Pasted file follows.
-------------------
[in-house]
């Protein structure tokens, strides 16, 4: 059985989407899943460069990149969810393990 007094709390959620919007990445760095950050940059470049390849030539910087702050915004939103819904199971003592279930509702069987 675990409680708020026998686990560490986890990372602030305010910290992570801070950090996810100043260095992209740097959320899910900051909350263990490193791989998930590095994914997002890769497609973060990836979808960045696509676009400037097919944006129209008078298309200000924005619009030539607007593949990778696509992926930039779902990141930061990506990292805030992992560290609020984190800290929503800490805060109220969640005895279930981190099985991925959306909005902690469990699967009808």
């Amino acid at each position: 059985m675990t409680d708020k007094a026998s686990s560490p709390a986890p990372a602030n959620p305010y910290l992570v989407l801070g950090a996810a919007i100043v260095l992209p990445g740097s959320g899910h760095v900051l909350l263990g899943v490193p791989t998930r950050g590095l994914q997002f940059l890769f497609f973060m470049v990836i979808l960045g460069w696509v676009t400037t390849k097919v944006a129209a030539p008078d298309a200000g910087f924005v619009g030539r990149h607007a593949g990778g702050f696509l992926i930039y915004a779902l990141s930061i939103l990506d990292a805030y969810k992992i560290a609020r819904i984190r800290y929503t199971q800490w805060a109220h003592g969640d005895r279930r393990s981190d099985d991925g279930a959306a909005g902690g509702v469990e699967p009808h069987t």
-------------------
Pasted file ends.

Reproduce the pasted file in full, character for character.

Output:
[in-house]
């Protein structure tokens, strides 16, 4: 059985989407899943460069990149969810393990 007094709390959620919007990445760095950050940059470049390849030539910087702050915004939103819904199971003592279930509702069987 675990409680708020026998686990560490986890990372602030305010910290992570801070950090996810100043260095992209740097959320899910900051909350263990490193791989998930590095994914997002890769497609973060990836979808960045696509676009400037097919944006129209008078298309200000924005619009030539607007593949990778696509992926930039779902990141930061990506990292805030992992560290609020984190800290929503800490805060109220969640005895279930981190099985991925959306909005902690469990699967009808």
């Amino acid at each position: 059985m675990t409680d708020k007094a026998s686990s560490p709390a986890p990372a602030n959620p305010y910290l992570v989407l801070g950090a996810a919007i100043v260095l992209p990445g740097s959320g899910h760095v900051l909350l263990g899943v490193p791989t998930r950050g590095l994914q997002f940059l890769f497609f973060m470049v990836i979808l960045g460069w696509v676009t400037t390849k097919v944006a129209a030539p008078d298309a200000g910087f924005v619009g030539r990149h607007a593949g990778g702050f696509l992926i930039y915004a779902l990141s930061i939103l990506d990292a805030y969810k992992i560290a609020r819904i984190r800290y929503t199971q800490w805060a109220h003592g969640d005895r279930r393990s981190d099985d991925g279930a959306a909005g902690g509702v469990e699967p009808h069987t």